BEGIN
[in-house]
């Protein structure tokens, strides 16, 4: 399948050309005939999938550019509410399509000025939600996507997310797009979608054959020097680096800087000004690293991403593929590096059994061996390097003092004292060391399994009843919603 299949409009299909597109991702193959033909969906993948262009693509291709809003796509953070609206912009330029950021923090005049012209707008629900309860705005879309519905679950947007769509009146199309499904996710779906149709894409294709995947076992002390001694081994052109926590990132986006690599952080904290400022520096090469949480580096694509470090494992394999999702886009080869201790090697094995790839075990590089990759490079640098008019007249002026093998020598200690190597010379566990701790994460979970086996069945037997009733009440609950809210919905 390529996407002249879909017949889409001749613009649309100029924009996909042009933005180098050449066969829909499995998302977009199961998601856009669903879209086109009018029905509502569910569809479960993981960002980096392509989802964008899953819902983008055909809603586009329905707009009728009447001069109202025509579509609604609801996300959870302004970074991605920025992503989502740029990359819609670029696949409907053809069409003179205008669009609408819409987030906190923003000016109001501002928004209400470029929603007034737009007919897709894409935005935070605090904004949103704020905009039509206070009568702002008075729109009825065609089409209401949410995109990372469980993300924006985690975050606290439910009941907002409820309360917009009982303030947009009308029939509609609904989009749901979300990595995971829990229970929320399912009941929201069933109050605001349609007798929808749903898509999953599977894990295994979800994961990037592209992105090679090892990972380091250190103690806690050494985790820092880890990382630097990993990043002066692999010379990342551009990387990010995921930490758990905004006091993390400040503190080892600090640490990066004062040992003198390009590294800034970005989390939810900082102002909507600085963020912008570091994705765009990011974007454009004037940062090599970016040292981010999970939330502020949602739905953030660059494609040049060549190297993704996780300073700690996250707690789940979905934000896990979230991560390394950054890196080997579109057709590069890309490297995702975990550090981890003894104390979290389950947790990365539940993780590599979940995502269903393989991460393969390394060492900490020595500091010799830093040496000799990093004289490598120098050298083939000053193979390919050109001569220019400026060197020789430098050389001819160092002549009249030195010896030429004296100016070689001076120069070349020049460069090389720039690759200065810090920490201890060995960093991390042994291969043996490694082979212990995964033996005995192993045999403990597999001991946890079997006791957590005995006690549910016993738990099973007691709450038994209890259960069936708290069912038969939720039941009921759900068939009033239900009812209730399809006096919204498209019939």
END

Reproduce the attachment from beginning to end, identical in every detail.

[in-house]
């Protein structure tokens, strides 16, 4: 399948050309005939999938550019509410399509000025939600996507997310797009979608054959020097680096800087000004690293991403593929590096059994061996390097003092004292060391399994009843919603 299949409009299909597109991702193959033909969906993948262009693509291709809003796509953070609206912009330029950021923090005049012209707008629900309860705005879309519905679950947007769509009146199309499904996710779906149709894409294709995947076992002390001694081994052109926590990132986006690599952080904290400022520096090469949480580096694509470090494992394999999702886009080869201790090697094995790839075990590089990759490079640098008019007249002026093998020598200690190597010379566990701790994460979970086996069945037997009733009440609950809210919905 390529996407002249879909017949889409001749613009649309100029924009996909042009933005180098050449066969829909499995998302977009199961998601856009669903879209086109009018029905509502569910569809479960993981960002980096392509989802964008899953819902983008055909809603586009329905707009009728009447001069109202025509579509609604609801996300959870302004970074991605920025992503989502740029990359819609670029696949409907053809069409003179205008669009609408819409987030906190923003000016109001501002928004209400470029929603007034737009007919897709894409935005935070605090904004949103704020905009039509206070009568702002008075729109009825065609089409209401949410995109990372469980993300924006985690975050606290439910009941907002409820309360917009009982303030947009009308029939509609609904989009749901979300990595995971829990229970929320399912009941929201069933109050605001349609007798929808749903898509999953599977894990295994979800994961990037592209992105090679090892990972380091250190103690806690050494985790820092880890990382630097990993990043002066692999010379990342551009990387990010995921930490758990905004006091993390400040503190080892600090640490990066004062040992003198390009590294800034970005989390939810900082102002909507600085963020912008570091994705765009990011974007454009004037940062090599970016040292981010999970939330502020949602739905953030660059494609040049060549190297993704996780300073700690996250707690789940979905934000896990979230991560390394950054890196080997579109057709590069890309490297995702975990550090981890003894104390979290389950947790990365539940993780590599979940995502269903393989991460393969390394060492900490020595500091010799830093040496000799990093004289490598120098050298083939000053193979390919050109001569220019400026060197020789430098050389001819160092002549009249030195010896030429004296100016070689001076120069070349020049460069090389720039690759200065810090920490201890060995960093991390042994291969043996490694082979212990995964033996005995192993045999403990597999001991946890079997006791957590005995006690549910016993738990099973007691709450038994209890259960069936708290069912038969939720039941009921759900068939009033239900009812209730399809006096919204498209019939």